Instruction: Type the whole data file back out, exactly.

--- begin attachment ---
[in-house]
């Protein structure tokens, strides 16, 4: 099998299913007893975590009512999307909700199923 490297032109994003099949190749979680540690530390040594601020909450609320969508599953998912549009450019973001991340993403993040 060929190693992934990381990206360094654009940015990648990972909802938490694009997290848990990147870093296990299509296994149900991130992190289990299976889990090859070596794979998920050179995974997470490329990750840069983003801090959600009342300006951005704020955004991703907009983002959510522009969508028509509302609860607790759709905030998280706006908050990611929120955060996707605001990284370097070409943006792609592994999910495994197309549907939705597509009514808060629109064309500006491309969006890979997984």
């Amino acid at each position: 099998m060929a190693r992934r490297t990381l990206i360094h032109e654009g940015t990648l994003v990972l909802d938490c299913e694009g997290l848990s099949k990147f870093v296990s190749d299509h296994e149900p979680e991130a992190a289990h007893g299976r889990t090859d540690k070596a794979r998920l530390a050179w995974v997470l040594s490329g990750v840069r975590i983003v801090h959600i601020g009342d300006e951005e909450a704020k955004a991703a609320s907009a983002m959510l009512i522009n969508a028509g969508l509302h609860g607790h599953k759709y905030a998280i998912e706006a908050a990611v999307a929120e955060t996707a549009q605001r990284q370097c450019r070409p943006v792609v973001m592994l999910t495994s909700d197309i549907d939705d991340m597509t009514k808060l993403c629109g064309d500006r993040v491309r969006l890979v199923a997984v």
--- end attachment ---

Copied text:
[in-house]
């Protein structure tokens, strides 16, 4: 099998299913007893975590009512999307909700199923 490297032109994003099949190749979680540690530390040594601020909450609320969508599953998912549009450019973001991340993403993040 060929190693992934990381990206360094654009940015990648990972909802938490694009997290848990990147870093296990299509296994149900991130992190289990299976889990090859070596794979998920050179995974997470490329990750840069983003801090959600009342300006951005704020955004991703907009983002959510522009969508028509509302609860607790759709905030998280706006908050990611929120955060996707605001990284370097070409943006792609592994999910495994197309549907939705597509009514808060629109064309500006491309969006890979997984």
């Amino acid at each position: 099998m060929a190693r992934r490297t990381l990206i360094h032109e654009g940015t990648l994003v990972l909802d938490c299913e694009g997290l848990s099949k990147f870093v296990s190749d299509h296994e149900p979680e991130a992190a289990h007893g299976r889990t090859d540690k070596a794979r998920l530390a050179w995974v997470l040594s490329g990750v840069r975590i983003v801090h959600i601020g009342d300006e951005e909450a704020k955004a991703a609320s907009a983002m959510l009512i522009n969508a028509g969508l509302h609860g607790h599953k759709y905030a998280i998912e706006a908050a990611v999307a929120e955060t996707a549009q605001r990284q370097c450019r070409p943006v792609v973001m592994l999910t495994s909700d197309i549907d939705d991340m597509t009514k808060l993403c629109g064309d500006r993040v491309r969006l890979v199923a997984v």